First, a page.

What a difference growing up as a little girl in the late 70s and early 80s a cartoon series like Little J & Big Cuz – Australia’s first Indigenous animation series – would have made to my life.
I vividly remember the one video we watched at my high school about Aboriginal people – a historic video that showed in great detail the attempts of Aboriginal genocide. The Nuns watched over me, ecstatic and proud that they had shown it — not because of the horrific content, but simply because it featured Aboriginal people.
To this day I am still traumatised by the adult content we witnessed in that video, re-enactments of the appalling treatment Aboriginal people endured. There was nothing included in that footage that celebrated our culture and history.
Those images will stay with me forever. It changed the way I felt about how Aboriginal and Torres Strait Islander people had been treated throughout Australia’s history. The traumatic content really waivered my culture confidence, especially being shown it at a time when Indigenous people didn’t have role models to look up to on TV because it wasn’t social practice.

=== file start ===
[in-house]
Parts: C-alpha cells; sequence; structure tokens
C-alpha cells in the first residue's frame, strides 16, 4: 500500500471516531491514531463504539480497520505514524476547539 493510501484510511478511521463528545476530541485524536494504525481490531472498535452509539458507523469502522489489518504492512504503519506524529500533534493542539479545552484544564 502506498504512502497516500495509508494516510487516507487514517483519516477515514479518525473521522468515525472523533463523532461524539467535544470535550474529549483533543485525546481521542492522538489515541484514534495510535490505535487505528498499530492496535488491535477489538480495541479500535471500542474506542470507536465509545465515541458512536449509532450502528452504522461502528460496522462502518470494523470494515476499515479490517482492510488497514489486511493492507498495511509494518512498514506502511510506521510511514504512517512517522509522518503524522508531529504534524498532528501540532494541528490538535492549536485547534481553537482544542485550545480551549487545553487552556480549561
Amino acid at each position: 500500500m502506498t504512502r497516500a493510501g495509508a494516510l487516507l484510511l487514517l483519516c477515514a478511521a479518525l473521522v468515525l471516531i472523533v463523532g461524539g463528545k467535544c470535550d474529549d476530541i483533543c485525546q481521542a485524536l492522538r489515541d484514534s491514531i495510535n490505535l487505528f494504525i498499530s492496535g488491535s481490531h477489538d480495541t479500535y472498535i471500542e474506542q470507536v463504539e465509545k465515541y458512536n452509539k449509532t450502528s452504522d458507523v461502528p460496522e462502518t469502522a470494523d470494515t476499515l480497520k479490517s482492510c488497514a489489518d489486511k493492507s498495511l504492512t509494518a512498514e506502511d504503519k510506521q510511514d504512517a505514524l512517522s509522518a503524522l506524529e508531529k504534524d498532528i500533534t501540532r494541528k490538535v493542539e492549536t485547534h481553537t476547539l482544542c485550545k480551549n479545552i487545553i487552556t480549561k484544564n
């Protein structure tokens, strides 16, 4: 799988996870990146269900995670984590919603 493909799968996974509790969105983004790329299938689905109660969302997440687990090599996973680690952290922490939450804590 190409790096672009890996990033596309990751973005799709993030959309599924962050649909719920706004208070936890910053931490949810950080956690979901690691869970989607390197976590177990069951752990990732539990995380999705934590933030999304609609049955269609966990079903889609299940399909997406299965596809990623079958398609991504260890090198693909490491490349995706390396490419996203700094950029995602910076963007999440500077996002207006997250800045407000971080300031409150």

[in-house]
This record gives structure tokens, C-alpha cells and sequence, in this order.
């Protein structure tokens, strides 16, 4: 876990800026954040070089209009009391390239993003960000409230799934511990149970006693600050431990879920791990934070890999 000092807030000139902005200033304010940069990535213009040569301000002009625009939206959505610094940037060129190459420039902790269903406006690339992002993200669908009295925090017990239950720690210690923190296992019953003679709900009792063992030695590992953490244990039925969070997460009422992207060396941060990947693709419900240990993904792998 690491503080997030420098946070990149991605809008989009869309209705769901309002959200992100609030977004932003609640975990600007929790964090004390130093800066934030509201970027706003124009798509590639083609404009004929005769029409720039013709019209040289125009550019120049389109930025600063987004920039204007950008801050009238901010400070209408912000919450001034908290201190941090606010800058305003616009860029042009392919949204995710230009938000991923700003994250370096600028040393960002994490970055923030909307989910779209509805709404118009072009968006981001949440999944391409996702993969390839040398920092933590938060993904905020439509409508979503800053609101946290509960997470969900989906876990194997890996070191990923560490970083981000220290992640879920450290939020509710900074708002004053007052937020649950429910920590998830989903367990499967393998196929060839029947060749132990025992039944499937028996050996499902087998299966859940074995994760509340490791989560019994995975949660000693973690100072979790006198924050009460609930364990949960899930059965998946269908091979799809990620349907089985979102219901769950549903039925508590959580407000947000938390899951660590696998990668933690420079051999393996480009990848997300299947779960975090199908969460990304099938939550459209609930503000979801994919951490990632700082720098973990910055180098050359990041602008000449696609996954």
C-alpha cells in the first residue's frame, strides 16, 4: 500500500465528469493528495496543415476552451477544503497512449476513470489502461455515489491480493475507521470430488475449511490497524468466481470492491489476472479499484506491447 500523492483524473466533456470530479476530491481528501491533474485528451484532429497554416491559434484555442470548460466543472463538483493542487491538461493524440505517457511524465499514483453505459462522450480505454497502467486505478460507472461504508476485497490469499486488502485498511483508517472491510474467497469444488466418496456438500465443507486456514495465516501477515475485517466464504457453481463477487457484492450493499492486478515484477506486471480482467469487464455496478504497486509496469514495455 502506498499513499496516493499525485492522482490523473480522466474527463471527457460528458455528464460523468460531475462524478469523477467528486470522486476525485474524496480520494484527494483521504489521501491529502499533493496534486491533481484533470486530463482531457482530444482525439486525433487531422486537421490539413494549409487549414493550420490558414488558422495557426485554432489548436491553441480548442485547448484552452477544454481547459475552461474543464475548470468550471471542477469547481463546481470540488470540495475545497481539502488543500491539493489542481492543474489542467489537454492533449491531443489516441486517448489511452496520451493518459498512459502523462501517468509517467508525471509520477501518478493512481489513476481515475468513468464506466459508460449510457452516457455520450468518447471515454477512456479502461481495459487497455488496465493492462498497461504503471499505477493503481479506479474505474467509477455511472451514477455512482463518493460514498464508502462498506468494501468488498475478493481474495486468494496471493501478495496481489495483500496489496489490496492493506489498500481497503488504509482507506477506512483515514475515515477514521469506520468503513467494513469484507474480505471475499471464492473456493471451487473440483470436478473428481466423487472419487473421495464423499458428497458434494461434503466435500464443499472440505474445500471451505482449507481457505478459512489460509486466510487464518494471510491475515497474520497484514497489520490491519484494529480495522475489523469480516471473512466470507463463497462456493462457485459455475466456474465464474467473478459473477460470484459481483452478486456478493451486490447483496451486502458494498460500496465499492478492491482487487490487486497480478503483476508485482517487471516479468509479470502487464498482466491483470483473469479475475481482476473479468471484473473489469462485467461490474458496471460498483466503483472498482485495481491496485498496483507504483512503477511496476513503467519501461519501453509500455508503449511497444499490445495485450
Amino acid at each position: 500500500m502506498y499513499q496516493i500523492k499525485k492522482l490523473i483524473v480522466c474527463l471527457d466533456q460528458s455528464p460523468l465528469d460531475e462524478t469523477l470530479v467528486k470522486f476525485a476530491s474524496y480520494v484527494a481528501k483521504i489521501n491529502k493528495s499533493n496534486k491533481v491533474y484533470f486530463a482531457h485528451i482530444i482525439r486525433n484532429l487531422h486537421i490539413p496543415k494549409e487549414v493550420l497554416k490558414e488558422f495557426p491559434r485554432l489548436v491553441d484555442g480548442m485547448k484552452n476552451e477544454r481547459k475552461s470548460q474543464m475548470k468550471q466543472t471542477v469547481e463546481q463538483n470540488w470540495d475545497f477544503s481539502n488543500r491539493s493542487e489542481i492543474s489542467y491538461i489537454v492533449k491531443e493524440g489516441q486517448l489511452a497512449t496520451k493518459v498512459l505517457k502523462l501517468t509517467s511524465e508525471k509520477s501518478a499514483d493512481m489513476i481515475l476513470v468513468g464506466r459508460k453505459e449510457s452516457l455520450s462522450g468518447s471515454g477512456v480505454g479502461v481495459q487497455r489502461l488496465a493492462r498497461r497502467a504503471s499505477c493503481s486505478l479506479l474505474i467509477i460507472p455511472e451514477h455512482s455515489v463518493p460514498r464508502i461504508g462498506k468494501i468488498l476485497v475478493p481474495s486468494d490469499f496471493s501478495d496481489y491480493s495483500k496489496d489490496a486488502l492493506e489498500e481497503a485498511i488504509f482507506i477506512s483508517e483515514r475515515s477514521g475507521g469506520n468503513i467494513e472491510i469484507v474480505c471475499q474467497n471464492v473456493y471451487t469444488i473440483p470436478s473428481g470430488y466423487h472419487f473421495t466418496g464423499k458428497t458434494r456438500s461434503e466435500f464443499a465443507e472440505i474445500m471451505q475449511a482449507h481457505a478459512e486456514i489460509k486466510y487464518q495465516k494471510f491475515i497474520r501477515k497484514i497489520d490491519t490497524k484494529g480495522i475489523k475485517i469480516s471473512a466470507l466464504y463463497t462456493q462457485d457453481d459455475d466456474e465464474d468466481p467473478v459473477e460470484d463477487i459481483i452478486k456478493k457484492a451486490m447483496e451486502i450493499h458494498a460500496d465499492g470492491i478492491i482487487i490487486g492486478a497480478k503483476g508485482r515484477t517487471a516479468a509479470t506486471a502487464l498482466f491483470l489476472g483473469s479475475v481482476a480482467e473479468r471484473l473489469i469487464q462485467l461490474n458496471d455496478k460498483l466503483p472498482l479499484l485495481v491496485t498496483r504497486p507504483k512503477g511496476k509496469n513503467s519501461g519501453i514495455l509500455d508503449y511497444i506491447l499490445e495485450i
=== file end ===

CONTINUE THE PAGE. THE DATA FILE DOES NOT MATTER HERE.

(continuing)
I never brought it up with my family around the dinner table, even though I had an age appropriate understanding of my people’s history. I truly think I was in shock from the images and pushed them down deep to be dealt with as an adult.
I look at the difference in education my 10-year-old son Taj now receives, compared to my education at school of one video and no follow up discussion. Taj is a Fire Carrier at his school; he is a leader who attends workshops with other students from local schools. At these workshops, kids of all walks of life learn about their cultures and then go back to their schools and pass on the knowledge they have learnt. Taj’s school has Aboriginal totem poles decorated by all the students. His school is very respectful about Aboriginal history, and all cultures are celebrated and learnt about throughout the year.